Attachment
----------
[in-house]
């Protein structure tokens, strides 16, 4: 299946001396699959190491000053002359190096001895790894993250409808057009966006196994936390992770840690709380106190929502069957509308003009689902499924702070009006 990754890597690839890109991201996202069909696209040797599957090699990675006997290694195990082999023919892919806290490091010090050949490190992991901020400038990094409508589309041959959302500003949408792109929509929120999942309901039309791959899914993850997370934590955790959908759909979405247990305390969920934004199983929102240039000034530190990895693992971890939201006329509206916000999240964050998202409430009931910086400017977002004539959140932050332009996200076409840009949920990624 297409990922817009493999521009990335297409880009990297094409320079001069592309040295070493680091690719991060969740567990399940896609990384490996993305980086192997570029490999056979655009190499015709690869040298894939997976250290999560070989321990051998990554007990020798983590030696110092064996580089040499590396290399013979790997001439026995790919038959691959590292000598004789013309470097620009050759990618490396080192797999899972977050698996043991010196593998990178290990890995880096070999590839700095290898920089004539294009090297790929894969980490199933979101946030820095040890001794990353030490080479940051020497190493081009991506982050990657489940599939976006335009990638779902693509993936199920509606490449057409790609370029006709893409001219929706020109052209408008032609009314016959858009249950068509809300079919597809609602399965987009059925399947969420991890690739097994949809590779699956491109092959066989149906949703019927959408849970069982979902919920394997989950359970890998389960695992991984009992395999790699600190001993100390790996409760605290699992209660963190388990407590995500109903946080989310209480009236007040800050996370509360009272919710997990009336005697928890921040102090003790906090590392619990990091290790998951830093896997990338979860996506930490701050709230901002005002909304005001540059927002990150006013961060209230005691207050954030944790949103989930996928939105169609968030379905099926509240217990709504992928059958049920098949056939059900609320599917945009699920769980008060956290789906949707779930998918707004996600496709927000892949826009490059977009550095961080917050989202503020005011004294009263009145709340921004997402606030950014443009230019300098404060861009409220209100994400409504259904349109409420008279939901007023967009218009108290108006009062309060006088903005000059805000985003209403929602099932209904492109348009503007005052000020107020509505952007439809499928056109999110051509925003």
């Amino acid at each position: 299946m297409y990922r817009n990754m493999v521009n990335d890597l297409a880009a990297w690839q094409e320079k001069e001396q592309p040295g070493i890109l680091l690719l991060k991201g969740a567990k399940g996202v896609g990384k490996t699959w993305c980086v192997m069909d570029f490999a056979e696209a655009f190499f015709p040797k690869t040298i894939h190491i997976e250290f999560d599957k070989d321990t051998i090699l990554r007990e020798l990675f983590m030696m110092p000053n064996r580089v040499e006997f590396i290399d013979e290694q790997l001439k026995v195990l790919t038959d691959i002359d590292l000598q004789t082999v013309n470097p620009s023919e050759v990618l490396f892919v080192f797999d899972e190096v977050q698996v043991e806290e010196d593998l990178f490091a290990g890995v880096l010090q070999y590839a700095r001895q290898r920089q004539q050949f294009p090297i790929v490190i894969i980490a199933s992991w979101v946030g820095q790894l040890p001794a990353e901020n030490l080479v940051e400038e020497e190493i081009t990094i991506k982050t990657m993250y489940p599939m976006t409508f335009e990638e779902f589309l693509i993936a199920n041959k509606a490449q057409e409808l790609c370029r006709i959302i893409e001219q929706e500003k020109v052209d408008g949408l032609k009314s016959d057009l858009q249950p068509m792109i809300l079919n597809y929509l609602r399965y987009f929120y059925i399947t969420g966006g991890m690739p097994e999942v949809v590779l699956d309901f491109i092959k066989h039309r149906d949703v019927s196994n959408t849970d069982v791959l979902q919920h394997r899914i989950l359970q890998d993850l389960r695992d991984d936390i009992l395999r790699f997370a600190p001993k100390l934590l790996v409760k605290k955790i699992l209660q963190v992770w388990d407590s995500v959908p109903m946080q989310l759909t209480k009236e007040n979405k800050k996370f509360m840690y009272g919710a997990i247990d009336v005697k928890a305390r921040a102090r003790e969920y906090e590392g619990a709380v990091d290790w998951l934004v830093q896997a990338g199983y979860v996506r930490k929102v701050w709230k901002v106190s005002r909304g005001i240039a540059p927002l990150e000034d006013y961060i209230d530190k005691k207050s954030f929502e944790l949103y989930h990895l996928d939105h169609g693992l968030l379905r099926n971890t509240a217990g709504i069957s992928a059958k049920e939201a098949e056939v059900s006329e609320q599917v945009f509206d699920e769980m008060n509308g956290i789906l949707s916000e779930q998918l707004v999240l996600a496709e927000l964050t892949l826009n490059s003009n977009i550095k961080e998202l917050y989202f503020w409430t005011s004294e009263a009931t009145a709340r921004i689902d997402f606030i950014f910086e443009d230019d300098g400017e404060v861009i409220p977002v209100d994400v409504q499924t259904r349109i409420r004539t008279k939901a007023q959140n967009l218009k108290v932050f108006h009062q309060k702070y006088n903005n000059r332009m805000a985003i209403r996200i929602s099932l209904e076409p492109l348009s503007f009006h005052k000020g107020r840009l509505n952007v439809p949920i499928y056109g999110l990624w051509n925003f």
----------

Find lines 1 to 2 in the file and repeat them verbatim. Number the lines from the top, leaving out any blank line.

[in-house]
């Protein structure tokens, strides 16, 4: 299946001396699959190491000053002359190096001895790894993250409808057009966006196994936390992770840690709380106190929502069957509308003009689902499924702070009006 990754890597690839890109991201996202069909696209040797599957090699990675006997290694195990082999023919892919806290490091010090050949490190992991901020400038990094409508589309041959959302500003949408792109929509929120999942309901039309791959899914993850997370934590955790959908759909979405247990305390969920934004199983929102240039000034530190990895693992971890939201006329509206916000999240964050998202409430009931910086400017977002004539959140932050332009996200076409840009949920990624 297409990922817009493999521009990335297409880009990297094409320079001069592309040295070493680091690719991060969740567990399940896609990384490996993305980086192997570029490999056979655009190499015709690869040298894939997976250290999560070989321990051998990554007990020798983590030696110092064996580089040499590396290399013979790997001439026995790919038959691959590292000598004789013309470097620009050759990618490396080192797999899972977050698996043991010196593998990178290990890995880096070999590839700095290898920089004539294009090297790929894969980490199933979101946030820095040890001794990353030490080479940051020497190493081009991506982050990657489940599939976006335009990638779902693509993936199920509606490449057409790609370029006709893409001219929706020109052209408008032609009314016959858009249950068509809300079919597809609602399965987009059925399947969420991890690739097994949809590779699956491109092959066989149906949703019927959408849970069982979902919920394997989950359970890998389960695992991984009992395999790699600190001993100390790996409760605290699992209660963190388990407590995500109903946080989310209480009236007040800050996370509360009272919710997990009336005697928890921040102090003790906090590392619990990091290790998951830093896997990338979860996506930490701050709230901002005002909304005001540059927002990150006013961060209230005691207050954030944790949103989930996928939105169609968030379905099926509240217990709504992928059958049920098949056939059900609320599917945009699920769980008060956290789906949707779930998918707004996600496709927000892949826009490059977009550095961080917050989202503020005011004294009263009145709340921004997402606030950014443009230019300098404060861009409220209100994400409504259904349109409420008279939901007023967009218009108290108006009062309060006088903005000059805000985003209403929602099932209904492109348009503007005052000020107020509505952007439809499928056109999110051509925003």